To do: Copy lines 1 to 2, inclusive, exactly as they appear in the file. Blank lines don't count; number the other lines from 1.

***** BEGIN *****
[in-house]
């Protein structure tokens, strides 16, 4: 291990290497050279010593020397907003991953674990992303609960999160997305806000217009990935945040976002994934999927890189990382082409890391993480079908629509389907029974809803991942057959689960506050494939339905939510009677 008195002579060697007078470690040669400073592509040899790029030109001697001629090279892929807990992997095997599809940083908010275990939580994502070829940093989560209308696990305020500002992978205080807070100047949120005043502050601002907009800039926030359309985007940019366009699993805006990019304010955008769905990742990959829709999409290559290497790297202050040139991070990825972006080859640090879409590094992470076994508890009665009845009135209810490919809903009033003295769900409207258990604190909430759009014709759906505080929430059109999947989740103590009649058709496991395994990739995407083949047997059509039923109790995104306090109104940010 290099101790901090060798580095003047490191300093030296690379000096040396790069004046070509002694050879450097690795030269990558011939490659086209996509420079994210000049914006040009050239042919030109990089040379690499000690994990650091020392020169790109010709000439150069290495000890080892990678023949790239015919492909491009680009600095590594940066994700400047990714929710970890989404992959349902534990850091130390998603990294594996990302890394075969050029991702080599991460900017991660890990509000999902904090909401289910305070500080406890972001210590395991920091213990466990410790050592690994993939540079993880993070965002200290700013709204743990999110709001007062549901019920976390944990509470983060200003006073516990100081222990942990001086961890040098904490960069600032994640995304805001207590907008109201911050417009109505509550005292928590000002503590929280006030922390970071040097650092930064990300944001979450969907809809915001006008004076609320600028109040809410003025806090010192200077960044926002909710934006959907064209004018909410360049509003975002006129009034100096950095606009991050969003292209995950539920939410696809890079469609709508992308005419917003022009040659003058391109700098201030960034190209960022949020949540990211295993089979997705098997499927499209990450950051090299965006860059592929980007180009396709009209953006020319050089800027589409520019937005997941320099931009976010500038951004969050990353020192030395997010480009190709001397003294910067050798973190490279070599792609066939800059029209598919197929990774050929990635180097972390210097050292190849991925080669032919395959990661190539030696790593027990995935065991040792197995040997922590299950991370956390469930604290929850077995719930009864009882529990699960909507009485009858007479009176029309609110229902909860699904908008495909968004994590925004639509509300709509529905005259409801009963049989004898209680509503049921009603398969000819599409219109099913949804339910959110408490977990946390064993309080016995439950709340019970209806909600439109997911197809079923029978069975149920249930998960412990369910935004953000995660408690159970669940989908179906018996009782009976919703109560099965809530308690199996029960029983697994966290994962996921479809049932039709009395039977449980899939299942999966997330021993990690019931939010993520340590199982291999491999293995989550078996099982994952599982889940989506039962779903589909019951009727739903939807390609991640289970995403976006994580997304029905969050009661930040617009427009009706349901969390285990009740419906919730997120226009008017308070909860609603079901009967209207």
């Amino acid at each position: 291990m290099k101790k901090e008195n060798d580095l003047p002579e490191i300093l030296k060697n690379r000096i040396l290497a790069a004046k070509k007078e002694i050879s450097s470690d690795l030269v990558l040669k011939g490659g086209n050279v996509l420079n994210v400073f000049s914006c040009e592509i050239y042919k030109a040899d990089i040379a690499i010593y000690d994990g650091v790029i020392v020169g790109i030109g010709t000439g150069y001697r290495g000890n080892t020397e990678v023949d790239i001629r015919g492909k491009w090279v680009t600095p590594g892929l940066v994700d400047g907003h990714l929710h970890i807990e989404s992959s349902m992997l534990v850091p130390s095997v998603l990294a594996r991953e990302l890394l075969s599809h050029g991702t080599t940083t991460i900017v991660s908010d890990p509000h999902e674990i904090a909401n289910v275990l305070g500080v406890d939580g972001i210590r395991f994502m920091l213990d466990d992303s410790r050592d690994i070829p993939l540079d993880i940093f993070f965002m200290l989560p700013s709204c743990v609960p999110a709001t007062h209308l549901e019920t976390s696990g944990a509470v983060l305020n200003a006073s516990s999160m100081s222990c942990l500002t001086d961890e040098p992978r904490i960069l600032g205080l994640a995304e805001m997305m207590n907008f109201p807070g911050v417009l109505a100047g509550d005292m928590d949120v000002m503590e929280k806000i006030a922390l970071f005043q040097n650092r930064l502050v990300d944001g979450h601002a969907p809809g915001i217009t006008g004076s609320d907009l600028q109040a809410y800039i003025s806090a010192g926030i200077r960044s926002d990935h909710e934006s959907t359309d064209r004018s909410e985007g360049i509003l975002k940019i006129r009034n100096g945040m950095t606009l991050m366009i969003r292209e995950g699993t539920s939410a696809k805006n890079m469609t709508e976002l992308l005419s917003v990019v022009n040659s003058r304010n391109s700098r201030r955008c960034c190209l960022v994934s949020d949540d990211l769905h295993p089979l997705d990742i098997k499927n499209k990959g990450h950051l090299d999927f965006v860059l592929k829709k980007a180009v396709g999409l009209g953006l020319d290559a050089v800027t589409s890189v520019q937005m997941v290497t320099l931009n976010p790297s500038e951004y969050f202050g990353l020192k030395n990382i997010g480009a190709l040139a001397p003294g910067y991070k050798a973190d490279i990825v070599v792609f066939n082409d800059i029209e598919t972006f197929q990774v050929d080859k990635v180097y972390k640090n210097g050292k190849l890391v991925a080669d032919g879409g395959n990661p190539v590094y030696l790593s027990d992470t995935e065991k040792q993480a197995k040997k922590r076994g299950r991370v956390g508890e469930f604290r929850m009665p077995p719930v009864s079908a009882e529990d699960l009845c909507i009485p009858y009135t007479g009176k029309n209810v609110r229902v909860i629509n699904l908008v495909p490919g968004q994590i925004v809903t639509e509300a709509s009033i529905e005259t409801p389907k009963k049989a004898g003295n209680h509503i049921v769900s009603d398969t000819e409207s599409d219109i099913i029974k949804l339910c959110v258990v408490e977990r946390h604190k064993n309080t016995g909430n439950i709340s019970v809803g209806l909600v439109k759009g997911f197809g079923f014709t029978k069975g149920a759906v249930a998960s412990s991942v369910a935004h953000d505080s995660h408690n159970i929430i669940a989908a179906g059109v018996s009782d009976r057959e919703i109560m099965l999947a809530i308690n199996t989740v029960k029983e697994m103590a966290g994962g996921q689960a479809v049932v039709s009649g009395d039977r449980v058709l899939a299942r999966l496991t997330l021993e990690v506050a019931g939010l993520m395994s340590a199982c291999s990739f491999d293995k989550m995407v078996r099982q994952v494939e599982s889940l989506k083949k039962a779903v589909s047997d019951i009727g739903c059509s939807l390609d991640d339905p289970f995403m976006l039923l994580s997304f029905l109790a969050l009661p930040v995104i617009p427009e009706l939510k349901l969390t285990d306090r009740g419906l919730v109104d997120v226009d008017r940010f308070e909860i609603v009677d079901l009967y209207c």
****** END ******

[in-house]
């Protein structure tokens, strides 16, 4: 291990290497050279010593020397907003991953674990992303609960999160997305806000217009990935945040976002994934999927890189990382082409890391993480079908629509389907029974809803991942057959689960506050494939339905939510009677 008195002579060697007078470690040669400073592509040899790029030109001697001629090279892929807990992997095997599809940083908010275990939580994502070829940093989560209308696990305020500002992978205080807070100047949120005043502050601002907009800039926030359309985007940019366009699993805006990019304010955008769905990742990959829709999409290559290497790297202050040139991070990825972006080859640090879409590094992470076994508890009665009845009135209810490919809903009033003295769900409207258990604190909430759009014709759906505080929430059109999947989740103590009649058709496991395994990739995407083949047997059509039923109790995104306090109104940010 290099101790901090060798580095003047490191300093030296690379000096040396790069004046070509002694050879450097690795030269990558011939490659086209996509420079994210000049914006040009050239042919030109990089040379690499000690994990650091020392020169790109010709000439150069290495000890080892990678023949790239015919492909491009680009600095590594940066994700400047990714929710970890989404992959349902534990850091130390998603990294594996990302890394075969050029991702080599991460900017991660890990509000999902904090909401289910305070500080406890972001210590395991920091213990466990410790050592690994993939540079993880993070965002200290700013709204743990999110709001007062549901019920976390944990509470983060200003006073516990100081222990942990001086961890040098904490960069600032994640995304805001207590907008109201911050417009109505509550005292928590000002503590929280006030922390970071040097650092930064990300944001979450969907809809915001006008004076609320600028109040809410003025806090010192200077960044926002909710934006959907064209004018909410360049509003975002006129009034100096950095606009991050969003292209995950539920939410696809890079469609709508992308005419917003022009040659003058391109700098201030960034190209960022949020949540990211295993089979997705098997499927499209990450950051090299965006860059592929980007180009396709009209953006020319050089800027589409520019937005997941320099931009976010500038951004969050990353020192030395997010480009190709001397003294910067050798973190490279070599792609066939800059029209598919197929990774050929990635180097972390210097050292190849991925080669032919395959990661190539030696790593027990995935065991040792197995040997922590299950991370956390469930604290929850077995719930009864009882529990699960909507009485009858007479009176029309609110229902909860699904908008495909968004994590925004639509509300709509529905005259409801009963049989004898209680509503049921009603398969000819599409219109099913949804339910959110408490977990946390064993309080016995439950709340019970209806909600439109997911197809079923029978069975149920249930998960412990369910935004953000995660408690159970669940989908179906018996009782009976919703109560099965809530308690199996029960029983697994966290994962996921479809049932039709009395039977449980899939299942999966997330021993990690019931939010993520340590199982291999491999293995989550078996099982994952599982889940989506039962779903589909019951009727739903939807390609991640289970995403976006994580997304029905969050009661930040617009427009009706349901969390285990009740419906919730997120226009008017308070909860609603079901009967209207």